Kamil Korzekwa 

Postdoc @ Jagiellonian University, Kraków 

Monday June 27 – 12.30 BST

Optimizing thermalizations 

The standard dynamical approach to quantum thermodynamics is based on Markovian master equations describing the thermalization of a system weakly coupled to a large environment. Here, based on the newly introduced notion of continuous thermomajorization, we obtain necessary and sufficient conditions for the existence of such a thermalization process transforming between given initial and final energy populations of the system. These include standard entropy production relations as a special case, but also yield a complete, continuous family of entropic functions that need to monotonically increase during the dynamics. Importantly, we significantly simplify these conditions by identifying a finitely verifiable set of constraints governing non-equilibrium transformations under master equations. What is more, the framework is also constructive, i.e., it returns an explicit set of elementary controls realizing any allowed transformation. We also present an algorithm that in a finite number of steps allows one to construct all energy distributions achievable from a given initial state via Markovian thermalization processes. The algorithm can be deployed to solve complex optimization problems in out-of-equilibrium setups and it returns explicit elementary control sequences realizing optimal transformations. We illustrate this by finding optimal protocols in the context of cooling, work extraction and catalysis. The same tools also allow one to quantitatively assess the role played by memory effects in the performance of thermodynamic protocols. We obtained exhaustive solutions on a laptop machine for systems with dimension d ≤ 7, but with heuristic methods one could access much higher d.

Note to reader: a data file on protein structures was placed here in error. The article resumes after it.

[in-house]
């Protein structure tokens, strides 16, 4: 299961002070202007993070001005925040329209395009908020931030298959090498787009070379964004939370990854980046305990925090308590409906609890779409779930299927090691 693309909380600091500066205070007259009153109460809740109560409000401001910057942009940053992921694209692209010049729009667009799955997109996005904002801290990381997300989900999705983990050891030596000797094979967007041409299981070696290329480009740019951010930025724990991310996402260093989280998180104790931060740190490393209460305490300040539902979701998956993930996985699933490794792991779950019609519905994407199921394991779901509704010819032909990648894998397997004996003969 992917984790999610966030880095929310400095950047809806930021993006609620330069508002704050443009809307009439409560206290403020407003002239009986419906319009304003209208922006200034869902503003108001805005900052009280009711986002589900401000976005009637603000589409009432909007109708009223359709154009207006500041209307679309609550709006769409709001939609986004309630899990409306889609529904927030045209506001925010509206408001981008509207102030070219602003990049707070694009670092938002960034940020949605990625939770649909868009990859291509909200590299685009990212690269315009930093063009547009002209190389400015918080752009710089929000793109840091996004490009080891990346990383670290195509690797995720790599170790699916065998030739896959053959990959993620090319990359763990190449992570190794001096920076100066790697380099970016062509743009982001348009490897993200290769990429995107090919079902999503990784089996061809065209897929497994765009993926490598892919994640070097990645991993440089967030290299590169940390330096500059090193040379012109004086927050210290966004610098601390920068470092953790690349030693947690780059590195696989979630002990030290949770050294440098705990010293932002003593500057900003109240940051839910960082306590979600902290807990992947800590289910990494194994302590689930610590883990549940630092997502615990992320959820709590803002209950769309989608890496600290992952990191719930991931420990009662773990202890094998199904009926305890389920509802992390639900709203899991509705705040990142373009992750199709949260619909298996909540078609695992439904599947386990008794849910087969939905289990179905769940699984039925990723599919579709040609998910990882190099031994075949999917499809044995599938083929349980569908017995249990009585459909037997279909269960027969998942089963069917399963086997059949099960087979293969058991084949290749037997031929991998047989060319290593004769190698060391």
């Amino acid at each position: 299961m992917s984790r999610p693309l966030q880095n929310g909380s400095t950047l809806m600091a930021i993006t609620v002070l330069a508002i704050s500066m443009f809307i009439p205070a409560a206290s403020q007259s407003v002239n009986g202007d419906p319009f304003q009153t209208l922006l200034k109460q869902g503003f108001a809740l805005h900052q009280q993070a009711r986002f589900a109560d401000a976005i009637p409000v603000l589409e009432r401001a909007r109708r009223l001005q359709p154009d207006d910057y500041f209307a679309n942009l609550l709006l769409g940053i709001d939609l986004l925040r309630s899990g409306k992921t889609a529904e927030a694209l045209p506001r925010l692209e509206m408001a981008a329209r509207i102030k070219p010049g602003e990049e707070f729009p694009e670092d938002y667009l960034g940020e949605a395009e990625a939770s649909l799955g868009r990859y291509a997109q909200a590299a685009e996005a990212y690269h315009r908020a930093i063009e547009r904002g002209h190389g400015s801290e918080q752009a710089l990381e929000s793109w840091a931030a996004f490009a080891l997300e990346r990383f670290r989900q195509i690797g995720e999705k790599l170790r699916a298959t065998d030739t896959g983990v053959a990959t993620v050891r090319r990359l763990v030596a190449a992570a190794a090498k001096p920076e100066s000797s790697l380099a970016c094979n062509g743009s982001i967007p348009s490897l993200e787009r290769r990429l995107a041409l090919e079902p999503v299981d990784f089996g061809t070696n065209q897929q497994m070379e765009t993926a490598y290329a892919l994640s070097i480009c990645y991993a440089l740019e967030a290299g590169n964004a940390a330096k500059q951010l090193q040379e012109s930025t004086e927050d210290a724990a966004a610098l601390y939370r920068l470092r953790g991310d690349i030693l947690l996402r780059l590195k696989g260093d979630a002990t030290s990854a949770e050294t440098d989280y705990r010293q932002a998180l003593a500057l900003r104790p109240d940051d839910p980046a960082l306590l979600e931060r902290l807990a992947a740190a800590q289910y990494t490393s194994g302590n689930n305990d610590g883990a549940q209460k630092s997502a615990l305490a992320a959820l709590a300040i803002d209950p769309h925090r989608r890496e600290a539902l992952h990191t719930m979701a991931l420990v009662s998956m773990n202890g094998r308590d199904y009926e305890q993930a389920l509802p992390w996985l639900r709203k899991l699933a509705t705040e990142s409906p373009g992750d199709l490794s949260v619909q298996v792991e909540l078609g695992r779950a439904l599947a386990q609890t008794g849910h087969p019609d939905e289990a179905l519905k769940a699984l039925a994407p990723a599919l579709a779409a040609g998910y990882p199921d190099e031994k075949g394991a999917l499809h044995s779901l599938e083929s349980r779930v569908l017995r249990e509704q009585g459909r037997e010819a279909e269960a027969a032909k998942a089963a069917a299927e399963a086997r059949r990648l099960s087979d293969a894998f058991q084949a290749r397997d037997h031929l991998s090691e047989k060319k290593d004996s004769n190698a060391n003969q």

Juzar Thingna

Faculty @ Institute for Basic Science

Monday June 27 – 12.00 BST

Effects of measurements on quantum devices

In this talk, I’ll introduce a method, known as repeated contacts, that allows us to infer the sum of the values of an observable taken during contacts with a pointer state [1]. I’ll first show the superiority of this approach with the results of the same number of generalized Gaussian measurements of the considered observable. The proposed repeated contact approach could be beneficial to measure the work output of a quantum Otto heat engine and I’ll demonstrate this using a two-level system as the working substance [2]. I’ll discuss the imperfect thermalizing engine under Landau-Zener work strokes and show that the repeated contact scheme is minimally invasive and gives enhanced performance metrics (efficiency, power output, and reliability) as compared to the standard repeated generalized Gaussian measurements. Lastly, I’ll consider the charging of a quantum battery using an Otto engine and demonstrate that periodic measurement on the battery speeds up its charging of internal energy, but sacrifices the ergotropy [3]. Overall, I’ll show the importance of considering the effects of quantum measurements using different measurement protocols on the performance of a machine. 

[1] J. Thingna and P. Talkner, Phys. Rev. A 102, 012213 (2020). 
[2] J. Son, P. Talkner, and J. Thingna Phys. Rev. X Quantum 2, 040328 (2021). 
[3] J. Son, P. Talkner, and J. Thingna (in preparation).